The real crisis could happen in U.S. Treasury securities, foreign government bonds, or corporate bonds. We just don’t know yet.
And don’t be dissuaded if you haven’t purchased bonds before. You don’t need to be an expert.
Instead, you can look to an investment called a closed-end fund. Closed-end funds trade on an exchange just like a stock and they invest in all sorts of asset classes. (You can read our educational interview on the subject here.)
These funds have a big advantage over open-ended mutual funds and exchange-traded funds (ETFs) when a liquidity crisis hits.
Open-ended mutual funds and ETFs have to redeem customers’ money each and every day. When investors hear about a big bond crash, they want to sell. This means the funds have to sell bonds into a terrible market to pay back these investors… driving down returns for everybody. After all, if the open-ended funds could just hold on until the market got back to normal, those bonds would bounce right back.
Closed-end funds DO NOT have to redeem investors’ money. A closed-end fund raises capital and then its shares trade freely in the market. This means they can hold on to their bonds through a liquidity crisis and not have to sell them at depressed prices.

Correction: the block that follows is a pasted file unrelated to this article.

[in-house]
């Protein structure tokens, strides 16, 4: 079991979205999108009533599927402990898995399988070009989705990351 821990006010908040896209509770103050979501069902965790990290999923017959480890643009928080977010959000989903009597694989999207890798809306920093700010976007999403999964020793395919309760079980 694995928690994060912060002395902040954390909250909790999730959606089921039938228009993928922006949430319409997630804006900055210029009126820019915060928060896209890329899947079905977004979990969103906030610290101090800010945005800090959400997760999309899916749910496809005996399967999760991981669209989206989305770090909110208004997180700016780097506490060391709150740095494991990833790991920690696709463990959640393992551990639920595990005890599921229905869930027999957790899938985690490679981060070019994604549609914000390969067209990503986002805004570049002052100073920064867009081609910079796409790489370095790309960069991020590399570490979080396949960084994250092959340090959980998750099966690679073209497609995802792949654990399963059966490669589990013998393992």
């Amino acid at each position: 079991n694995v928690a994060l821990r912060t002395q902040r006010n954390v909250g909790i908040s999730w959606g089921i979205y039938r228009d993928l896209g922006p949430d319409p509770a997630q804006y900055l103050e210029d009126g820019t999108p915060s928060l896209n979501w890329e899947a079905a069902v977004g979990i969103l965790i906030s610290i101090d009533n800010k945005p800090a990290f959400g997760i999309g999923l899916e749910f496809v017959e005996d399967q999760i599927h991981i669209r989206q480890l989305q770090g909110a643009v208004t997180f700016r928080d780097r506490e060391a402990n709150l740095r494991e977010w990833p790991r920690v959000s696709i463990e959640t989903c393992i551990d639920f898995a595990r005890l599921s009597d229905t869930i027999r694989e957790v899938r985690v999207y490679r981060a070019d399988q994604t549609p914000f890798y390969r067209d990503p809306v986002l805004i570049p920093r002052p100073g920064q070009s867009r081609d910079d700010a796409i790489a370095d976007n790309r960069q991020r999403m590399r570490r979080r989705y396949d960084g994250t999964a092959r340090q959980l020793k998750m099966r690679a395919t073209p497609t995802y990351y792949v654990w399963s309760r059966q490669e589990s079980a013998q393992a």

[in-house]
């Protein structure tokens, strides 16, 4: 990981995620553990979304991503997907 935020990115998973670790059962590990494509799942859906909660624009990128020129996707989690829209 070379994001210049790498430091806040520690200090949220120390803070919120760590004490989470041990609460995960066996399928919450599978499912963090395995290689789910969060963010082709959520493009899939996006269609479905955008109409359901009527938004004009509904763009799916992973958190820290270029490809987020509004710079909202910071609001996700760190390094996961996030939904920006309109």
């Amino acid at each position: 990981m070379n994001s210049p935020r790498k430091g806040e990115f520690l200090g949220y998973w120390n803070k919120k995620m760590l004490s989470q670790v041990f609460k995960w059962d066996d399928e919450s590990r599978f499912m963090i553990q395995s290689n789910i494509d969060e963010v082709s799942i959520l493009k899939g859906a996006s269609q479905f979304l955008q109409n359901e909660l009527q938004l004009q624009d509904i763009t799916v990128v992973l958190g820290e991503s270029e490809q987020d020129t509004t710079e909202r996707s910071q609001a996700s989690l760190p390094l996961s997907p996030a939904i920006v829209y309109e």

That’s not the only advantage to closed-end funds…
The price of a closed-end fund trades independently from the assets it actually holds, called its net asset value, or “NAV.” Those two prices, over time, tend to move in the same direction. But the difference can get quite large. Occasionally, you’ll see discounts of 20% in certain assets. Discounts of 10% are quite common.
Panicked investors sell out of their bond funds at any price and with no regard for the underlying value.
This means that not only will the funds’ bonds sell for fire-sale prices, but you can buy into the fund for even less than that.
It’s not time to panic… My research team and I remain confident in the markets. We’re still bullish on the stock market and content with the economy.
But at some point, we’ll face another financial crisis. It’s inevitable. By owning bond funds, you will have a huge advantage when it arrives…
If you’re not already holding any bond funds, I urge you to be ready to act if the bond market gets the liquidity crisis that I’ve described.
Here’s to our health, wealth, and a great retirement,
Dr. David Eifrig